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4 Ways To Boost Your Engagement On TikTok

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4 Ways To Boost Your Engagement On TikTok

If you’ve been keeping up with the news around social media, you’ll know that TikTok is pretty much the most popular app around right now. While it still doesn’t have quite as many monthly active users as Facebook or Instagram, it also hasn’t had anywhere near as much time to build a loyal user base, and the rate at which TikTok is growing right now is nothing short of staggering. It’s fair to say that pretty much every influencer should have a presence on TikTok right now.

With that said, if you are an influencer on TikTok –  or you’re a brand looking for more recognition – then you might be wondering what the best way to boost your TikTok engagement is. While there’s no easy answer, there are a number of things you could be doing in order to make sure that users are more likely to engage with your content, thus organically increasing your following and giving you a bigger presence as an influencer. Here are just 4 ways to boost your engagement on TikTok.

1. Get more followers

It stands to reason that with more followers, you’re likely to see your engagement on TikTok go up as well. As such, gathering more followers should be a priority if you want to increase your standing as a TikTok influencer. There are lots of ways to do this; creating better content, partnering up with brands or other influencers, and making sure you’re getting your timings right are all good ways to get more followers, but none of them are fast tracks to success in this regard.

In truth, there aren’t any quick and easy ways to amass followers, but there are certainly hacks you can employ (not real ones, just in case ByteDance is reading!) to give yourself more TikTok followers. There are sites out there that will help you to build a following without needing to endlessly grind creating content and reaching out to other influencers for help. If you’re interested, you can find out more here, and potentially supercharge your TikTok journey into the bargain!

2. Engage with content

If you want engagement on your content, then you should be thinking about ways you can engage with other users as well. Seek out videos that you like and make a specific effort to engage with them; leave comments, like the videos, and chat to the creators about their process. All of these things will stand you in good stead with creators, making them more likely to reciprocate; you may find that your engagement goes up if you’re making an effort to engage with the community in turn.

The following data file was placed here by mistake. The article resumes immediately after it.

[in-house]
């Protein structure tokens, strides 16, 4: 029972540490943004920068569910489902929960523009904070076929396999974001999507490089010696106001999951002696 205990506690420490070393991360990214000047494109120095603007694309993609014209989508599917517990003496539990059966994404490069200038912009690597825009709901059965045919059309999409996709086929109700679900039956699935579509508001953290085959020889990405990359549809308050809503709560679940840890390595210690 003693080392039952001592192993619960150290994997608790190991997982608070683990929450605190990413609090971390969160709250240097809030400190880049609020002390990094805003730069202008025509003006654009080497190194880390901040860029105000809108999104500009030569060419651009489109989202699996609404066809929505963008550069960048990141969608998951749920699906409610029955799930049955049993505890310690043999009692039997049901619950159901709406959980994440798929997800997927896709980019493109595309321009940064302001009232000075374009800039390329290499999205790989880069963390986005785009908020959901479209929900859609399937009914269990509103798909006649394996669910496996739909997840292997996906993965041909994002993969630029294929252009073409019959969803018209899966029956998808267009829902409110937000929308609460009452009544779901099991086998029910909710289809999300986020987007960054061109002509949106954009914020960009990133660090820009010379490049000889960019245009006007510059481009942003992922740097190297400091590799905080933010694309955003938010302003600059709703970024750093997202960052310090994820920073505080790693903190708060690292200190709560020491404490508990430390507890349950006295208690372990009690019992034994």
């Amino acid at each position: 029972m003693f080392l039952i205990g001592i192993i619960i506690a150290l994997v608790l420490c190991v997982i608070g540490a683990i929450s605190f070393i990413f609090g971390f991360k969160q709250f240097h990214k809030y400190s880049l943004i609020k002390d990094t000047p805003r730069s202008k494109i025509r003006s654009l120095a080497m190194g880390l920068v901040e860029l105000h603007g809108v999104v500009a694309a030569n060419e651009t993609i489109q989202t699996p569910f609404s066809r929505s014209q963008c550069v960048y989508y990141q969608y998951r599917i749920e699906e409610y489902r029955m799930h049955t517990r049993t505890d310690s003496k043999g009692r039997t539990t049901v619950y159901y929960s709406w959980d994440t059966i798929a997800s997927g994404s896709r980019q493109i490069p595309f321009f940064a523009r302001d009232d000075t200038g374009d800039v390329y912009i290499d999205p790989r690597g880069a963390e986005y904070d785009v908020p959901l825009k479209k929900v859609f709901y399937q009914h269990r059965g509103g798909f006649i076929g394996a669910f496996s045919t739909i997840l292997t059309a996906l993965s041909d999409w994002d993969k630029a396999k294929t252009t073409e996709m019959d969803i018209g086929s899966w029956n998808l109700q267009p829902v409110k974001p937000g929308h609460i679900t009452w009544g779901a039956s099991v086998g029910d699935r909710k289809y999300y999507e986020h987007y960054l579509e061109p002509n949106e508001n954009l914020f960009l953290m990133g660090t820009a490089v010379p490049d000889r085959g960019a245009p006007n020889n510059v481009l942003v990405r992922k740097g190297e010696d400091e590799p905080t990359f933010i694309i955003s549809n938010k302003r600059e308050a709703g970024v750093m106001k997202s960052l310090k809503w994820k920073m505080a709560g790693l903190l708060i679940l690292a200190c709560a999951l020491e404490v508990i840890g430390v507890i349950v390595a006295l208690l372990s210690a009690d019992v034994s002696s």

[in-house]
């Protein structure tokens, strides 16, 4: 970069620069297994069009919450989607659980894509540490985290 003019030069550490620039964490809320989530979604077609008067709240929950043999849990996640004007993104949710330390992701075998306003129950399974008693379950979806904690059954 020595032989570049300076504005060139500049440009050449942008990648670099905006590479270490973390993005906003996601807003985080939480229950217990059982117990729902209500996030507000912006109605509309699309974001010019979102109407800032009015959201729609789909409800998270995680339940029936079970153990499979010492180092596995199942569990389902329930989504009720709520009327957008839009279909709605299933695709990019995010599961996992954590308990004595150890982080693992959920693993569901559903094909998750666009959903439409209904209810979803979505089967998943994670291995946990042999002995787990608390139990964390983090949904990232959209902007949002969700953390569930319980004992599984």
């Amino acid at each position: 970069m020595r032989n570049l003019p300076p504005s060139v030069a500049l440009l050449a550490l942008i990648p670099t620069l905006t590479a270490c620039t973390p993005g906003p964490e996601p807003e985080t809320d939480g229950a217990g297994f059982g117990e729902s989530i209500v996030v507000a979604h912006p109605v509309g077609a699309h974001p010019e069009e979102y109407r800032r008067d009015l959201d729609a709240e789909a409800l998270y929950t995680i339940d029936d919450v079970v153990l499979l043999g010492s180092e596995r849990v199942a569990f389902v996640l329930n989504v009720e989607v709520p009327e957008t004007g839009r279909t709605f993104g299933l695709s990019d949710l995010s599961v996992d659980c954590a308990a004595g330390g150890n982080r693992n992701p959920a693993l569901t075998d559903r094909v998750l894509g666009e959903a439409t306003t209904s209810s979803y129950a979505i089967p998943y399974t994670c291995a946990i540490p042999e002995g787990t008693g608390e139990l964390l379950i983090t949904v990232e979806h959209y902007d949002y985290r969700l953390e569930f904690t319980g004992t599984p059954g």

One extra way to engage with other creators on TikTok is to reach out and ask if they would like to collaborate. Theoretically, you’ll double your potential audience by doing so; you’ll cross-pollinate your following with theirs, making content that both of your audiences would like to see. Obviously, you should only do this with TikTok users who share your aesthetic and approach to creating content, because otherwise, you could end up disappointing everyone instead of delighting them.

3. Track your analytics

Like many other social media platforms, TikTok features a built-in way to track your metrics and analytics so you can see which content is performing well. Once upon a time, you would need to switch to a TikTok creator account in order to see this information, but now, it’s readily available for every account, since TikTok got rid of the “creator account” system. All you need to do is head to your profile and click the “Creator tools” option, and you’ll see detailed analytics.

Before you see your analytics, you’ll need to have created at least one video and made it public; analytics can’t track videos you’ve set to private. Once you’ve done so, however, you’ll be able to see a view of which users have engaged with your content, what kind of demographic trends you’re seeing, and when your videos are most popular. With that information, you can laser-focus the content you create in future to target specific kinds of users and increase engagement.

4. Post more often and at the right times

We know it sounds obvious, but one of the ways you can increase TikTok engagement is simply to post content more often. Diligent, dedicated TikTok creators constantly post content; you’ll frequently see posts appearing from them at least once a day, and some creators even post more often than that, depending on how intensive their videos are to create. Make sure you’re posting at least once a day if you want to maximise the chances of users engaging with your videos.

In addition to posting often, it’s also important to make sure you’re hitting the right times. This means posting at times when users tend to be using TikTok more. Post times tend to change quite often, but by and large, you’ll find that users are congregating on TikTok around the mornings and the evenings, with some days also seeing spikes around lunchtime. Your particular demographics may vary, of course, so make sure to pay attention to your analytics so you can see when the best times to post videos are for you.